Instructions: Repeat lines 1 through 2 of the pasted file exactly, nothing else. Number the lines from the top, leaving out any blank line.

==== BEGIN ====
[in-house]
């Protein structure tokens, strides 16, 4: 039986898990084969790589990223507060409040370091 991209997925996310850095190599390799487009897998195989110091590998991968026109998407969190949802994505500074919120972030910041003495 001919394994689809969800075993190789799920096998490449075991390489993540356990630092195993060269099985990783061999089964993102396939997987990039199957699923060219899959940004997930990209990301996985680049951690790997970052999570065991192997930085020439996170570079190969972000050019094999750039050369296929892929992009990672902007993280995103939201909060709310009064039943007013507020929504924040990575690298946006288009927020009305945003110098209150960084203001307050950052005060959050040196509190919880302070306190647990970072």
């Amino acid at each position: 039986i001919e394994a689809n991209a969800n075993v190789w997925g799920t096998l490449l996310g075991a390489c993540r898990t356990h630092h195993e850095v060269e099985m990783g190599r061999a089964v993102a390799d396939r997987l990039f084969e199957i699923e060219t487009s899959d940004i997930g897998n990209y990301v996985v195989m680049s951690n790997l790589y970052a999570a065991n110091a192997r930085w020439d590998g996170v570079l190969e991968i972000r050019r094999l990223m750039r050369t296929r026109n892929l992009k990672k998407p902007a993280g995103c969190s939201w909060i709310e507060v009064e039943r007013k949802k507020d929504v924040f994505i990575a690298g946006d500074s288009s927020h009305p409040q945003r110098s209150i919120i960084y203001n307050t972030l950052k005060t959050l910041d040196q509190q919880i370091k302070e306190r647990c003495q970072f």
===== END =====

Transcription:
[in-house]
């Protein structure tokens, strides 16, 4: 039986898990084969790589990223507060409040370091 991209997925996310850095190599390799487009897998195989110091590998991968026109998407969190949802994505500074919120972030910041003495 001919394994689809969800075993190789799920096998490449075991390489993540356990630092195993060269099985990783061999089964993102396939997987990039199957699923060219899959940004997930990209990301996985680049951690790997970052999570065991192997930085020439996170570079190969972000050019094999750039050369296929892929992009990672902007993280995103939201909060709310009064039943007013507020929504924040990575690298946006288009927020009305945003110098209150960084203001307050950052005060959050040196509190919880302070306190647990970072």